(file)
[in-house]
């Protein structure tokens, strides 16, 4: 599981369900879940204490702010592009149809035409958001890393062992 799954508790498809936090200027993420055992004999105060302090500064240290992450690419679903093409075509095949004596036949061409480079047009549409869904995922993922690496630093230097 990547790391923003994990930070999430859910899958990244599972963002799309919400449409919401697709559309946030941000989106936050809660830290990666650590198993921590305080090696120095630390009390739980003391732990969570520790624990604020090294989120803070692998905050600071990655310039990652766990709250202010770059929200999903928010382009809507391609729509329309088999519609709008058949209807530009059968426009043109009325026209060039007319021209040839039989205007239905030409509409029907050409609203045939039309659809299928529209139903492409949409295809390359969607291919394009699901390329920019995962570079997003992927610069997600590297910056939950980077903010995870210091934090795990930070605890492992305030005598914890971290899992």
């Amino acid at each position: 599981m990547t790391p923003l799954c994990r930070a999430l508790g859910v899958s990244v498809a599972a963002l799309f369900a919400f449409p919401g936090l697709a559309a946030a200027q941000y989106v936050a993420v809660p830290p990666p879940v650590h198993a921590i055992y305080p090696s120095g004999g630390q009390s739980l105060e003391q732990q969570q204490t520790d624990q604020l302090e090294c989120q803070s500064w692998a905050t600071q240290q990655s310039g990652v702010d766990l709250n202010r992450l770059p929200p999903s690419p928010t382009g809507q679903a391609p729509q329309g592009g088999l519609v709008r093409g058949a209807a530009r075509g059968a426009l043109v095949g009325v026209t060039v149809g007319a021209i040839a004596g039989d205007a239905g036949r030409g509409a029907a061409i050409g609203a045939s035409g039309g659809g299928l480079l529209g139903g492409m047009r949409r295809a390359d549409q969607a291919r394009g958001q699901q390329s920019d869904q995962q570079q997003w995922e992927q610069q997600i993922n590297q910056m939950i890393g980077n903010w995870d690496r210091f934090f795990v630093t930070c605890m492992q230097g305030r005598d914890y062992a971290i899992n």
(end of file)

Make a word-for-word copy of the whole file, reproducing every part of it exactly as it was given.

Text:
[in-house]
């Protein structure tokens, strides 16, 4: 599981369900879940204490702010592009149809035409958001890393062992 799954508790498809936090200027993420055992004999105060302090500064240290992450690419679903093409075509095949004596036949061409480079047009549409869904995922993922690496630093230097 990547790391923003994990930070999430859910899958990244599972963002799309919400449409919401697709559309946030941000989106936050809660830290990666650590198993921590305080090696120095630390009390739980003391732990969570520790624990604020090294989120803070692998905050600071990655310039990652766990709250202010770059929200999903928010382009809507391609729509329309088999519609709008058949209807530009059968426009043109009325026209060039007319021209040839039989205007239905030409509409029907050409609203045939039309659809299928529209139903492409949409295809390359969607291919394009699901390329920019995962570079997003992927610069997600590297910056939950980077903010995870210091934090795990930070605890492992305030005598914890971290899992």
């Amino acid at each position: 599981m990547t790391p923003l799954c994990r930070a999430l508790g859910v899958s990244v498809a599972a963002l799309f369900a919400f449409p919401g936090l697709a559309a946030a200027q941000y989106v936050a993420v809660p830290p990666p879940v650590h198993a921590i055992y305080p090696s120095g004999g630390q009390s739980l105060e003391q732990q969570q204490t520790d624990q604020l302090e090294c989120q803070s500064w692998a905050t600071q240290q990655s310039g990652v702010d766990l709250n202010r992450l770059p929200p999903s690419p928010t382009g809507q679903a391609p729509q329309g592009g088999l519609v709008r093409g058949a209807a530009r075509g059968a426009l043109v095949g009325v026209t060039v149809g007319a021209i040839a004596g039989d205007a239905g036949r030409g509409a029907a061409i050409g609203a045939s035409g039309g659809g299928l480079l529209g139903g492409m047009r949409r295809a390359d549409q969607a291919r394009g958001q699901q390329s920019d869904q995962q570079q997003w995922e992927q610069q997600i993922n590297q910056m939950i890393g980077n903010w995870d690496r210091f934090f795990v630093t930070c605890m492992q230097g305030r005598d914890y062992a971290i899992n």